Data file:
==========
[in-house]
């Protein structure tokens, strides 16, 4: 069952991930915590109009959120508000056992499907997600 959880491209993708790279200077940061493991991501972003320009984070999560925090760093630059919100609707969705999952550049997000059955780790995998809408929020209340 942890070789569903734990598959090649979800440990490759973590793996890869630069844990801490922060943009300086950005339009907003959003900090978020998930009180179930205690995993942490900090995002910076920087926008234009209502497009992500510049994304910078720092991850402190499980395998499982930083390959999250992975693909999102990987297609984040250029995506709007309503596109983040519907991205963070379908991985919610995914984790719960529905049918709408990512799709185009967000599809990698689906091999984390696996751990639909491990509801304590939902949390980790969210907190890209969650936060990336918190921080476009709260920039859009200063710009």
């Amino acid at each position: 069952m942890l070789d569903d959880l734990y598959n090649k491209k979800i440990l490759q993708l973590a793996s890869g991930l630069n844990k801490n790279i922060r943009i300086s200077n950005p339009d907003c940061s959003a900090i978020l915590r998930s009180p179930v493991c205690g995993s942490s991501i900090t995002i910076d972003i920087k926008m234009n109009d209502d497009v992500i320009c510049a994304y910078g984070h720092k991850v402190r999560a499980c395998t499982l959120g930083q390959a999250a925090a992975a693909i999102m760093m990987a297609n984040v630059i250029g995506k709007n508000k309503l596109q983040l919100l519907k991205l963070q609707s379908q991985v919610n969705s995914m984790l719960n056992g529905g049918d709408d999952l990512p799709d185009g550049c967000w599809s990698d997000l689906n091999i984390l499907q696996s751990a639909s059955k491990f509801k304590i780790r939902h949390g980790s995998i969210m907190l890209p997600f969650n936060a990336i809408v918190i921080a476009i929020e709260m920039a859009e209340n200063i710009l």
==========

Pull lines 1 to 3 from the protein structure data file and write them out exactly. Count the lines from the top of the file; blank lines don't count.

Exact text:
[in-house]
């Protein structure tokens, strides 16, 4: 069952991930915590109009959120508000056992499907997600 959880491209993708790279200077940061493991991501972003320009984070999560925090760093630059919100609707969705999952550049997000059955780790995998809408929020209340 942890070789569903734990598959090649979800440990490759973590793996890869630069844990801490922060943009300086950005339009907003959003900090978020998930009180179930205690995993942490900090995002910076920087926008234009209502497009992500510049994304910078720092991850402190499980395998499982930083390959999250992975693909999102990987297609984040250029995506709007309503596109983040519907991205963070379908991985919610995914984790719960529905049918709408990512799709185009967000599809990698689906091999984390696996751990639909491990509801304590939902949390980790969210907190890209969650936060990336918190921080476009709260920039859009200063710009």
């Amino acid at each position: 069952m942890l070789d569903d959880l734990y598959n090649k491209k979800i440990l490759q993708l973590a793996s890869g991930l630069n844990k801490n790279i922060r943009i300086s200077n950005p339009d907003c940061s959003a900090i978020l915590r998930s009180p179930v493991c205690g995993s942490s991501i900090t995002i910076d972003i920087k926008m234009n109009d209502d497009v992500i320009c510049a994304y910078g984070h720092k991850v402190r999560a499980c395998t499982l959120g930083q390959a999250a925090a992975a693909i999102m760093m990987a297609n984040v630059i250029g995506k709007n508000k309503l596109q983040l919100l519907k991205l963070q609707s379908q991985v919610n969705s995914m984790l719960n056992g529905g049918d709408d999952l990512p799709d185009g550049c967000w599809s990698d997000l689906n091999i984390l499907q696996s751990a639909s059955k491990f509801k304590i780790r939902h949390g980790s995998i969210m907190l890209p997600f969650n936060a990336i809408v918190i921080a476009i929020e709260m920039a859009e209340n200063i710009l």